By Henry T. Greely

Researchers, research institutions, health care organizations, and others are busily creating vast repositories of tissue samples and health information about hundreds of thousands, or millions, of people. Some of these repositories are mainly samples, some are mainly data (silicon-based), and some are both. I will refer to them all broadly as "biobanks."

These biobanks are being created for good reasons. Researchers are desperate to get more-more samples, more analyses, more health records, more data, from more people, with more diseases, in more different settings. And they are right to be eager. Massive quantities of data may allow us to tease out the causes of various diseases and give us leads toward prevention, treatment, or cures. More immediately, research use of detailed electronic health records may allow us to make today's medicine safer, cheaper, and more effective. (Research from an HMO's electronic health records, for example, helped reveal the heart risks of Vioxx.)

But these biobanks also hold risks. The people whose tissue, DNA, or health records are stored in biobanks could be harmed. And cases of such harm could prompt a backlash, ultimately slowing medical progress. In their desperate quest for data and samples, researchers, aided and abetted by narrow interpretations of the laws, regulations, and ethical precepts governing human subjects research, are riding roughshod over the reasonable expectations-and the appropriate rights-of the people whose data and materials they are using.

Those expectations relate to consent to research, control over what research is done, privacy protections, and sharing of significant results with those whose samples and health information make the whole enterprise possible.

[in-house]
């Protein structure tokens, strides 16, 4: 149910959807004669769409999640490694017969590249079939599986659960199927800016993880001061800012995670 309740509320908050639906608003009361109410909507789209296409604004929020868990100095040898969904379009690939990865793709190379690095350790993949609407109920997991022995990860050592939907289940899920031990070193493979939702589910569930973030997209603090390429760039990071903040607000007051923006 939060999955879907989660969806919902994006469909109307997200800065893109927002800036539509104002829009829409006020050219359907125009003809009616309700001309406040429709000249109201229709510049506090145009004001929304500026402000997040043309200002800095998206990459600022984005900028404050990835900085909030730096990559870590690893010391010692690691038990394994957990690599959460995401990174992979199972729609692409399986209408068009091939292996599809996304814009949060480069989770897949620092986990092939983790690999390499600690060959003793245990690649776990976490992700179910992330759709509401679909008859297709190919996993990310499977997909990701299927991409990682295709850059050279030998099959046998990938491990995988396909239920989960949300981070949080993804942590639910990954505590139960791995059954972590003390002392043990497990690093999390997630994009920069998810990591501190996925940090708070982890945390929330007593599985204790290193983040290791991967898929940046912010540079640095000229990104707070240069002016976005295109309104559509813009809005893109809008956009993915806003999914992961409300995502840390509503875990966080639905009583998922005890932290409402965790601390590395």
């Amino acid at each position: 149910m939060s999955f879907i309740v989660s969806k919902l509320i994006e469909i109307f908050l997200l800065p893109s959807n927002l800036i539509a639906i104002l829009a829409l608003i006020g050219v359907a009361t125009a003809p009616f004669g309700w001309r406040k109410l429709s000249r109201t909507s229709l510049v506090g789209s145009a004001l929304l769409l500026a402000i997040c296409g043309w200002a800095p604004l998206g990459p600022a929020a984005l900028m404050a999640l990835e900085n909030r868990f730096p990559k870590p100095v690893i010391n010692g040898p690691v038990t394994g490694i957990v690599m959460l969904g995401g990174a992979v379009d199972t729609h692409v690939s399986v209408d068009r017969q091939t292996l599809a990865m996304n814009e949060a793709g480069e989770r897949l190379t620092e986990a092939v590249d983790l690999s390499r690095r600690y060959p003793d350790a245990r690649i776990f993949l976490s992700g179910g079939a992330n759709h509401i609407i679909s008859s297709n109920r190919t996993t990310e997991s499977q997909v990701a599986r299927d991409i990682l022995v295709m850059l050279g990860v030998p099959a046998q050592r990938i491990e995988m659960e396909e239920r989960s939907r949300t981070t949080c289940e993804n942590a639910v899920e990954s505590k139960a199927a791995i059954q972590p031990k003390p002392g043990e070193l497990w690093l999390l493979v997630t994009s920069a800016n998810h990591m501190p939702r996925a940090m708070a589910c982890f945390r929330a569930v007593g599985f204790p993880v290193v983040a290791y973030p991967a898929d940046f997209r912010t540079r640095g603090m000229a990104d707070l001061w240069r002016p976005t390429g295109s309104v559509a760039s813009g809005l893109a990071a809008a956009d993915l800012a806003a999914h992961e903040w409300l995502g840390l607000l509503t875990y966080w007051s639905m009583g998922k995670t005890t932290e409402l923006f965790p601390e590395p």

Most people think they need to give their consent before they can be research subjects. This is not unreasonable. A U.S. military court ordered several Nazi researchers executed for violating the first tenet of what came to be known as the Nuremberg Code-no research without the research participant's consent. That broad rule was never entirely true, but it is being stretched increasing thin, in troubling ways. For one thing, the U.S. government has decided that if the research samples or data cannot easily be connected to an identified person by the particular researcher doing the work-even though someone knows whose data is involved and many people could be identified by people who really wanted to do so-it isn't "really" human subjects research. Parents in Texas and Minnesota discovered, to their surprise, that this included blood spots from their newborn babies, taken for medical screening, with no consent, but then used for research.

Of course, many people actually do consent for research, often on a particular topic that is of interest to them. Members of a family with a strong history of Alzheimer disease or breast cancer will often volunteer for research on that disease. They may later discover, to their shock, that their data is being used for research on topics they did not consent to, did not know about, and do not like. In the case of the Havasupai, a Native American people in Arizona, this included research they found deeply offensive. This secondary research often proceeds not just without the participants' consent but without any oversight by IRB's; if the data and samples are viewed as unidentified, it isn't human subjects research-even if it looks at the DNA and health records of real, live humans.

A recent study looked at people who had volunteered for a study of the genetics of Alzheimer disease, who were then asked to let their data and material be used for broader research. Eighty-eight percent of them agreed to this broader use-although that's a pretty good number, the twelve percent who refused are not trivial. On the other hand, a survey of those who agreed to further research uses showed that ninety percent of them believed it was important that they had been asked.1